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Repatriating Syrian Refugees Will Not Help Lebanon Solve Its Crises

Since the beginning of the Syrian Civil War in 2011, Syrian refugees have been portrayed as an added strain to the catastrophic situation in Lebanon and even scapegoated as a cause of the crisis, with many Lebanese advocating for their return. As the livelihoods situation worsened in Lebanon due to the economic crisis and political impasse, politicians and the public engaged in a discourse on refugee deportation. In 2018, the General Security Agency devised a plan to repatriate Syrian refugees who voluntarily want to return home – it was halted due to COVID-19. In early 2022, as the compounding crises exacerbated the situation, a committee was formed to develop a proposal to repatriate 15,000 Syrians monthly.


UNHCR raised concerns about the breach of the fundamental right of all refugees to a voluntary, safe, and dignified return that would entail as a result of this decision, and Human Rights Watch reported how repatriated Syrian refugees who returned between 2017 and 2021 faced human rights abuses and struggled to secure basic needs. Moreover, only 1.1% of surveyed Syrian refugees in Egypt, Iraq, Lebanon, and Jordan between 2021 and 2022 expressed their intent to go back to Syria in the coming year.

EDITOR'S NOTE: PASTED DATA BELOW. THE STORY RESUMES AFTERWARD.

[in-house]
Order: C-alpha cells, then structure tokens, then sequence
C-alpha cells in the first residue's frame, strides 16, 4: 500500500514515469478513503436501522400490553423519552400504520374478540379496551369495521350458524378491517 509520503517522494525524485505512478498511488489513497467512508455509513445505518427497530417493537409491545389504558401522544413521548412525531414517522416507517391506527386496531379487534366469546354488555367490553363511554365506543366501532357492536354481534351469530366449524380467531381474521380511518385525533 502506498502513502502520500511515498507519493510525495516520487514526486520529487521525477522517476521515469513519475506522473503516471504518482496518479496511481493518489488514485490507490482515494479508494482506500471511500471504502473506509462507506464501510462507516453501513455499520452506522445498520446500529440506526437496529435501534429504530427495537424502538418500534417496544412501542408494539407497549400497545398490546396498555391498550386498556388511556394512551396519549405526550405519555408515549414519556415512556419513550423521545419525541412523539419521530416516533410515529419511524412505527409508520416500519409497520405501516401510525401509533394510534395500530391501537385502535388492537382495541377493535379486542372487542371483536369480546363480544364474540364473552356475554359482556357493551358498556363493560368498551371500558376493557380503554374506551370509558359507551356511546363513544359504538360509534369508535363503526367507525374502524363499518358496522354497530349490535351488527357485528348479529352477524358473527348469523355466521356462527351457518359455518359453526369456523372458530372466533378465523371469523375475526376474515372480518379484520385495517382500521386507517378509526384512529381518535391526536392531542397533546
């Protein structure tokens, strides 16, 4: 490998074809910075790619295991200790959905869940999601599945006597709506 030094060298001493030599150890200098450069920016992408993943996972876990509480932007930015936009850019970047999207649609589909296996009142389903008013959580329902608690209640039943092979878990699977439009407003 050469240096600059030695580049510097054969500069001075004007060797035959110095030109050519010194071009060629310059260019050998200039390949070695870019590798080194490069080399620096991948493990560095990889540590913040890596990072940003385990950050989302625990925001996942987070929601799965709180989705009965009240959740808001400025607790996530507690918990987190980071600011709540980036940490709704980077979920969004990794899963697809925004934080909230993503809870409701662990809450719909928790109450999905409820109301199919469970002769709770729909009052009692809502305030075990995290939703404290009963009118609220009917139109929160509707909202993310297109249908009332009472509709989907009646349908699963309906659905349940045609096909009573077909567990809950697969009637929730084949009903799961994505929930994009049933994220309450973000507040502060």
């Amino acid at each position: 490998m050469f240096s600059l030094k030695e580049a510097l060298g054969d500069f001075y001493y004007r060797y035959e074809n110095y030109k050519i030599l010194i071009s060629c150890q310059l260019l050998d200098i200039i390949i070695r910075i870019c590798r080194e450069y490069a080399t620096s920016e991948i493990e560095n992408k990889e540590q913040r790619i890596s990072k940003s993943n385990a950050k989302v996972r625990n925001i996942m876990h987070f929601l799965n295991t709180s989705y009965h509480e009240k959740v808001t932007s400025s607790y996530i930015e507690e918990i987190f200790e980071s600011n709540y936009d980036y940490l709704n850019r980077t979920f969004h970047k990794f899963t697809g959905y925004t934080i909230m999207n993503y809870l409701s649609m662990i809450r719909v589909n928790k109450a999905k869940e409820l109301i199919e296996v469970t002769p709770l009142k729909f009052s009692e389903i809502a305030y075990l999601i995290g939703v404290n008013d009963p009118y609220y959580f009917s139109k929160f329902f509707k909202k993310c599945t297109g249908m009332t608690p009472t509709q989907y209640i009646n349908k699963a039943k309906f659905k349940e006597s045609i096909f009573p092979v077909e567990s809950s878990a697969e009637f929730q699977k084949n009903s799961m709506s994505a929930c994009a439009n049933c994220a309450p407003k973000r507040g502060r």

Yet, the proposal went into effect, or was revived, by the end of 2022 as the Minister of the Displaced claimed that “[the proposal to repatriate Syrian refugees] is a humane, honourable, patriotic and economic plan that is necessary for Lebanon.” The ministry also announced that it will only be repatriating ‘illegal’ refugees who do not have residency or work permits in the country. It is worth mentioning that in 2015, Lebanon requested that the UNHCR no longer register new refugees and de-register more than 1,400 refugees who arrived after January 5 of the year, proliferating informality rates in the country.


Nevertheless, accounts of violent raids by the Lebanese Army to refugee camps, as well as the detainment of Syrians after they cross the border, including UNHCR registrees, are abundant. Many refugees divulged that they are scared to stay in their homes or go to work; some explained that they were handed to human smugglers at the Lebanese border; some were told that they were not cleared for entry after reaching the Lebanese-Syrian border; and others disclosed that they had to split from other family members.


Complicating matters further, incidents of Lebanese citizens trying to frame Syrians as a threat to national security were also reported. This comes as a consequence of the systemic positioning of Syrian refugees as a security threat by Lebanese political parties and media outlets. The incohesion between the host community and Syrian refugees also stems from the portrayal of Syrians as an increased pressure on the country’s economy and infrastructure. The disinformed narrative that Syrian refugees benefit from international assistance more than vulnerable Lebanese people amplified the tension between Lebanese and Syrians residing in Lebanon.